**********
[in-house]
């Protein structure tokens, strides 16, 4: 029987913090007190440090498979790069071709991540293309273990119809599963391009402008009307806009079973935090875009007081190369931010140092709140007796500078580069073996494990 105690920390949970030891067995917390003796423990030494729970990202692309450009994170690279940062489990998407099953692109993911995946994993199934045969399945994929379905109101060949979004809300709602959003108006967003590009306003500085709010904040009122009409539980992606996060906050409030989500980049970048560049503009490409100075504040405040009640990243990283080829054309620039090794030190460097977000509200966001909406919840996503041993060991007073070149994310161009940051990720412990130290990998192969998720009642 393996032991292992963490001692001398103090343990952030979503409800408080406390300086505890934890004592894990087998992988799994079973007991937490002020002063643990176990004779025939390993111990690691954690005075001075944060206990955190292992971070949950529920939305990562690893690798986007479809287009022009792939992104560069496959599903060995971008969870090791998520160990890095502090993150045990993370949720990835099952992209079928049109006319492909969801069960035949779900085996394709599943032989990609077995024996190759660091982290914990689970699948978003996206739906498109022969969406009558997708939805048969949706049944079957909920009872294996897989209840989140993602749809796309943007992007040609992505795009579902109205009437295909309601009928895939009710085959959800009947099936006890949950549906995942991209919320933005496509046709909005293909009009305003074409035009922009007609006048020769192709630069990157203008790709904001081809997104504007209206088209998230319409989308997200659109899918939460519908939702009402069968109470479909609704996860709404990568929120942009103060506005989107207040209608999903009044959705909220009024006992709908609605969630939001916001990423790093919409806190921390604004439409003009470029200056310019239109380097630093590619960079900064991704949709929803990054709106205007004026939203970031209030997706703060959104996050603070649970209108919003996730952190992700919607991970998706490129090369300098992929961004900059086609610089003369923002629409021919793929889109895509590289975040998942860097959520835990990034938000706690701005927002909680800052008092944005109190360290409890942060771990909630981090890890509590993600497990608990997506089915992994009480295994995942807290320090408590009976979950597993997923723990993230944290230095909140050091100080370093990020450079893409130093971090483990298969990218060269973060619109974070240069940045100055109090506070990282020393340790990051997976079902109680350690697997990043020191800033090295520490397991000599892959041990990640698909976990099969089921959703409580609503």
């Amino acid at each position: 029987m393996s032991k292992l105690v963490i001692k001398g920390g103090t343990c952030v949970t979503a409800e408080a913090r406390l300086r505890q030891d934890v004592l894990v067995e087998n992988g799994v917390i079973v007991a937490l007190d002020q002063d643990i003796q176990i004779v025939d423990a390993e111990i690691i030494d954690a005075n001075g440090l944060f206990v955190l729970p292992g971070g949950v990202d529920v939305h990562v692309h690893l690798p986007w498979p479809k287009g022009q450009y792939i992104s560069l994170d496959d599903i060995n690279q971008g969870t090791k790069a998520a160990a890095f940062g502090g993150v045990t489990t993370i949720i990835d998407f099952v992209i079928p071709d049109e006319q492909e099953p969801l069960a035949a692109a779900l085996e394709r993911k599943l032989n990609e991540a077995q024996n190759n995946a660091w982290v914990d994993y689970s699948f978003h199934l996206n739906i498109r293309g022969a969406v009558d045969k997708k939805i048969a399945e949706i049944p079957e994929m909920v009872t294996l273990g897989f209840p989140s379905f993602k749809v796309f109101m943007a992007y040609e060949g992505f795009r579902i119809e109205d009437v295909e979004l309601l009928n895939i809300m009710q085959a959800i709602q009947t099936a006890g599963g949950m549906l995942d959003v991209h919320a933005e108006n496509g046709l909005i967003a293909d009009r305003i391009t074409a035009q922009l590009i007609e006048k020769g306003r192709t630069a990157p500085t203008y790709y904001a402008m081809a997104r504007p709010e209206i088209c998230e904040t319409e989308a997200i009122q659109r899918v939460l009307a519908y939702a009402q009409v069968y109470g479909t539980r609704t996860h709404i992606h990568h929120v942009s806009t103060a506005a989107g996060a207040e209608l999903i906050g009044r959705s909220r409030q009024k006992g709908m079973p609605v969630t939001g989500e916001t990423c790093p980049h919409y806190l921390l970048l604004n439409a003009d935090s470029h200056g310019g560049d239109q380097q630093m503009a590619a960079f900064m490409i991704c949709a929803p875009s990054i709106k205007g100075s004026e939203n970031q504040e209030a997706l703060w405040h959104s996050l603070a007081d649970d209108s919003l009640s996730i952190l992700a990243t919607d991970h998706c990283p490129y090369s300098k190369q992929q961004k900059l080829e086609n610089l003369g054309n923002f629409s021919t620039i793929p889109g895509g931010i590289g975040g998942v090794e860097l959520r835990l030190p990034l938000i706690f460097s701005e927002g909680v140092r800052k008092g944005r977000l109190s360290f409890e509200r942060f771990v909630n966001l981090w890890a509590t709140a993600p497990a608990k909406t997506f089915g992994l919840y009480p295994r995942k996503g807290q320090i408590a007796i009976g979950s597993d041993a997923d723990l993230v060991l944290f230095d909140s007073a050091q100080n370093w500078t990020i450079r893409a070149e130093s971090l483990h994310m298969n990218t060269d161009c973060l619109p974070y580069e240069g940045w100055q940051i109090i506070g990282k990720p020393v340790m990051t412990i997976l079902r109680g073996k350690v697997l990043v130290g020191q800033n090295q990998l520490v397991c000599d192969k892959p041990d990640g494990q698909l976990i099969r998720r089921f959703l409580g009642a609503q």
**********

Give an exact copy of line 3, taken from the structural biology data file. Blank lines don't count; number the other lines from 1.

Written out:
């Amino acid at each position: 029987m393996s032991k292992l105690v963490i001692k001398g920390g103090t343990c952030v949970t979503a409800e408080a913090r406390l300086r505890q030891d934890v004592l894990v067995e087998n992988g799994v917390i079973v007991a937490l007190d002020q002063d643990i003796q176990i004779v025939d423990a390993e111990i690691i030494d954690a005075n001075g440090l944060f206990v955190l729970p292992g971070g949950v990202d529920v939305h990562v692309h690893l690798p986007w498979p479809k287009g022009q450009y792939i992104s560069l994170d496959d599903i060995n690279q971008g969870t090791k790069a998520a160990a890095f940062g502090g993150v045990t489990t993370i949720i990835d998407f099952v992209i079928p071709d049109e006319q492909e099953p969801l069960a035949a692109a779900l085996e394709r993911k599943l032989n990609e991540a077995q024996n190759n995946a660091w982290v914990d994993y689970s699948f978003h199934l996206n739906i498109r293309g022969a969406v009558d045969k997708k939805i048969a399945e949706i049944p079957e994929m909920v009872t294996l273990g897989f209840p989140s379905f993602k749809v796309f109101m943007a992007y040609e060949g992505f795009r579902i119809e109205d009437v295909e979004l309601l009928n895939i809300m009710q085959a959800i709602q009947t099936a006890g599963g949950m549906l995942d959003v991209h919320a933005e108006n496509g046709l909005i967003a293909d009009r305003i391009t074409a035009q922009l590009i007609e006048k020769g306003r192709t630069a990157p500085t203008y790709y904001a402008m081809a997104r504007p709010e209206i088209c998230e904040t319409e989308a997200i009122q659109r899918v939460l009307a519908y939702a009402q009409v069968y109470g479909t539980r609704t996860h709404i992606h990568h929120v942009s806009t103060a506005a989107g996060a207040e209608l999903i906050g009044r959705s909220r409030q009024k006992g709908m079973p609605v969630t939001g989500e916001t990423c790093p980049h919409y806190l921390l970048l604004n439409a003009d935090s470029h200056g310019g560049d239109q380097q630093m503009a590619a960079f900064m490409i991704c949709a929803p875009s990054i709106k205007g100075s004026e939203n970031q504040e209030a997706l703060w405040h959104s996050l603070a007081d649970d209108s919003l009640s996730i952190l992700a990243t919607d991970h998706c990283p490129y090369s300098k190369q992929q961004k900059l080829e086609n610089l003369g054309n923002f629409s021919t620039i793929p889109g895509g931010i590289g975040g998942v090794e860097l959520r835990l030190p990034l938000i706690f460097s701005e927002g909680v140092r800052k008092g944005r977000l109190s360290f409890e509200r942060f771990v909630n966001l981090w890890a509590t709140a993600p497990a608990k909406t997506f089915g992994l919840y009480p295994r995942k996503g807290q320090i408590a007796i009976g979950s597993d041993a997923d723990l993230v060991l944290f230095d909140s007073a050091q100080n370093w500078t990020i450079r893409a070149e130093s971090l483990h994310m298969n990218t060269d161009c973060l619109p974070y580069e240069g940045w100055q940051i109090i506070g990282k990720p020393v340790m990051t412990i997976l079902r109680g073996k350690v697997l990043v130290g020191q800033n090295q990998l520490v397991c000599d192969k892959p041990d990640g494990q698909l976990i099969r998720r089921f959703l409580g009642a609503q």